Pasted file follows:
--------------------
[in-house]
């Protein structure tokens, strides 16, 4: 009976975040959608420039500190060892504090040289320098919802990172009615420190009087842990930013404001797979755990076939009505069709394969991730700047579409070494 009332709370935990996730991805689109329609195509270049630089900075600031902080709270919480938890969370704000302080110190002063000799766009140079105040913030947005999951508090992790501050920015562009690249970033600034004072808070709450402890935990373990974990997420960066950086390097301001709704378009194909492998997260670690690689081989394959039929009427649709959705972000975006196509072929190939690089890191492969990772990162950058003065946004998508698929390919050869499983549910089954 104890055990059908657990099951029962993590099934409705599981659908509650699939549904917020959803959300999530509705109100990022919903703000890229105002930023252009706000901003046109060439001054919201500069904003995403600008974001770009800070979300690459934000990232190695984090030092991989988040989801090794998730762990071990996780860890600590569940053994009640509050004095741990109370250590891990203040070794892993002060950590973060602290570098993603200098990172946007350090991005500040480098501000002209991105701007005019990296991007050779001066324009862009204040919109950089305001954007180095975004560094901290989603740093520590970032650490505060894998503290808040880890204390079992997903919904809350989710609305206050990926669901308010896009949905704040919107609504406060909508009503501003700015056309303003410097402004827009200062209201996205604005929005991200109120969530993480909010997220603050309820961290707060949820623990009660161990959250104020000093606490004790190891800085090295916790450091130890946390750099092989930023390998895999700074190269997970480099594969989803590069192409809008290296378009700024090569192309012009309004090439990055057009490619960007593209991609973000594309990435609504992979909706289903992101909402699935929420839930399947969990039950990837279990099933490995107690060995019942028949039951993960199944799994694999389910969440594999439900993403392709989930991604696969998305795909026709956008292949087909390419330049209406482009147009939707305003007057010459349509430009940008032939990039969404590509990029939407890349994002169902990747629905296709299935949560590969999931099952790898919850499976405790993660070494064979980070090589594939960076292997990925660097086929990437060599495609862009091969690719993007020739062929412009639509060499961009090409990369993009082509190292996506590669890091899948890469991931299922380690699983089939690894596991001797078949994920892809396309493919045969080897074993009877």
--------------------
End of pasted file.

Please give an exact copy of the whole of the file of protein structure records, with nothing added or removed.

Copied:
[in-house]
């Protein structure tokens, strides 16, 4: 009976975040959608420039500190060892504090040289320098919802990172009615420190009087842990930013404001797979755990076939009505069709394969991730700047579409070494 009332709370935990996730991805689109329609195509270049630089900075600031902080709270919480938890969370704000302080110190002063000799766009140079105040913030947005999951508090992790501050920015562009690249970033600034004072808070709450402890935990373990974990997420960066950086390097301001709704378009194909492998997260670690690689081989394959039929009427649709959705972000975006196509072929190939690089890191492969990772990162950058003065946004998508698929390919050869499983549910089954 104890055990059908657990099951029962993590099934409705599981659908509650699939549904917020959803959300999530509705109100990022919903703000890229105002930023252009706000901003046109060439001054919201500069904003995403600008974001770009800070979300690459934000990232190695984090030092991989988040989801090794998730762990071990996780860890600590569940053994009640509050004095741990109370250590891990203040070794892993002060950590973060602290570098993603200098990172946007350090991005500040480098501000002209991105701007005019990296991007050779001066324009862009204040919109950089305001954007180095975004560094901290989603740093520590970032650490505060894998503290808040880890204390079992997903919904809350989710609305206050990926669901308010896009949905704040919107609504406060909508009503501003700015056309303003410097402004827009200062209201996205604005929005991200109120969530993480909010997220603050309820961290707060949820623990009660161990959250104020000093606490004790190891800085090295916790450091130890946390750099092989930023390998895999700074190269997970480099594969989803590069192409809008290296378009700024090569192309012009309004090439990055057009490619960007593209991609973000594309990435609504992979909706289903992101909402699935929420839930399947969990039950990837279990099933490995107690060995019942028949039951993960199944799994694999389910969440594999439900993403392709989930991604696969998305795909026709956008292949087909390419330049209406482009147009939707305003007057010459349509430009940008032939990039969404590509990029939407890349994002169902990747629905296709299935949560590969999931099952790898919850499976405790993660070494064979980070090589594939960076292997990925660097086929990437060599495609862009091969690719993007020739062929412009639509060499961009090409990369993009082509190292996506590669890091899948890469991931299922380690699983089939690894596991001797078949994920892809396309493919045969080897074993009877």